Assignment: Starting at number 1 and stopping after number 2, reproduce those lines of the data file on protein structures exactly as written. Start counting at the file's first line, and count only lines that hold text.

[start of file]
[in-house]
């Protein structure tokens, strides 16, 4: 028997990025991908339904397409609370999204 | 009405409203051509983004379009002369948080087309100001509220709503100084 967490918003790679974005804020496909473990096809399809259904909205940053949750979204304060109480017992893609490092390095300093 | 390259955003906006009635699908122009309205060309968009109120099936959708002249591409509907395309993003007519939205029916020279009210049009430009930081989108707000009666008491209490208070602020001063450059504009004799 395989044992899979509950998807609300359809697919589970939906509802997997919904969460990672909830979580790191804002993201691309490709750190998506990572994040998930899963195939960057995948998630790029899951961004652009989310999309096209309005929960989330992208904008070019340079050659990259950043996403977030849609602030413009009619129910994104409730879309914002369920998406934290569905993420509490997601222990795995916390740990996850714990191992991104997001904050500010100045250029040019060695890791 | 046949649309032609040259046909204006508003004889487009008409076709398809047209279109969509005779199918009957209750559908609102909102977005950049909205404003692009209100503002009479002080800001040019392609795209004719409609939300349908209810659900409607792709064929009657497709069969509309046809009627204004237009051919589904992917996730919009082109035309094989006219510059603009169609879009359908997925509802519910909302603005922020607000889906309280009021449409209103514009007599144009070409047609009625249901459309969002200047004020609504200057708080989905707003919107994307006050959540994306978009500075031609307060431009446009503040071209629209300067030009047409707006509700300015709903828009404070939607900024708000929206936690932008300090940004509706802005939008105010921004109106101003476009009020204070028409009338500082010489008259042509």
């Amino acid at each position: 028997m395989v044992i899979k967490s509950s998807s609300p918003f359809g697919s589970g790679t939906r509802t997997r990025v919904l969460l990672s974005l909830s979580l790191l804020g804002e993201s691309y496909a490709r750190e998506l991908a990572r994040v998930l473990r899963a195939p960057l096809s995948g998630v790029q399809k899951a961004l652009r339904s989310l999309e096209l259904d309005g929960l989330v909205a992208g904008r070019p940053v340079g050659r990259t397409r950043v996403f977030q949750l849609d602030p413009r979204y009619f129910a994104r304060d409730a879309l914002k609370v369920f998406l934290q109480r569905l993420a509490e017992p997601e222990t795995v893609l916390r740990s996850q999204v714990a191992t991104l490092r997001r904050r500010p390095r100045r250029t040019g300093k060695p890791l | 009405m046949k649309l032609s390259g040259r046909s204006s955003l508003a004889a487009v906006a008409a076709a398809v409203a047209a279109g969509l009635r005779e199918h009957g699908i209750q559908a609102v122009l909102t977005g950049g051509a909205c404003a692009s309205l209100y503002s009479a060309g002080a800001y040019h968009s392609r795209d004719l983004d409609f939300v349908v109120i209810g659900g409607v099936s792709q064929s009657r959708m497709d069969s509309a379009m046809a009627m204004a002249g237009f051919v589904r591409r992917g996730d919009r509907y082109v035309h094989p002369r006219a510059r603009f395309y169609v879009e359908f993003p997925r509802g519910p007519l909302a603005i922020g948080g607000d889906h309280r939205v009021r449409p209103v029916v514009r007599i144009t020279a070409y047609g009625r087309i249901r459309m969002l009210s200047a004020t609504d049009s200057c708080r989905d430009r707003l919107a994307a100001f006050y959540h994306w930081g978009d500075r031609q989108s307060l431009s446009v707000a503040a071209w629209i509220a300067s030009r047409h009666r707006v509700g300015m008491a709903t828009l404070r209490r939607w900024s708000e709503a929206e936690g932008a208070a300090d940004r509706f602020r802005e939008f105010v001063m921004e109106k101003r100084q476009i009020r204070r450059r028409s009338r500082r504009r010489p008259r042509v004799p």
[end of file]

[in-house]
């Protein structure tokens, strides 16, 4: 028997990025991908339904397409609370999204 | 009405409203051509983004379009002369948080087309100001509220709503100084 967490918003790679974005804020496909473990096809399809259904909205940053949750979204304060109480017992893609490092390095300093 | 390259955003906006009635699908122009309205060309968009109120099936959708002249591409509907395309993003007519939205029916020279009210049009430009930081989108707000009666008491209490208070602020001063450059504009004799 395989044992899979509950998807609300359809697919589970939906509802997997919904969460990672909830979580790191804002993201691309490709750190998506990572994040998930899963195939960057995948998630790029899951961004652009989310999309096209309005929960989330992208904008070019340079050659990259950043996403977030849609602030413009009619129910994104409730879309914002369920998406934290569905993420509490997601222990795995916390740990996850714990191992991104997001904050500010100045250029040019060695890791 | 046949649309032609040259046909204006508003004889487009008409076709398809047209279109969509005779199918009957209750559908609102909102977005950049909205404003692009209100503002009479002080800001040019392609795209004719409609939300349908209810659900409607792709064929009657497709069969509309046809009627204004237009051919589904992917996730919009082109035309094989006219510059603009169609879009359908997925509802519910909302603005922020607000889906309280009021449409209103514009007599144009070409047609009625249901459309969002200047004020609504200057708080989905707003919107994307006050959540994306978009500075031609307060431009446009503040071209629209300067030009047409707006509700300015709903828009404070939607900024708000929206936690932008300090940004509706802005939008105010921004109106101003476009009020204070028409009338500082010489008259042509």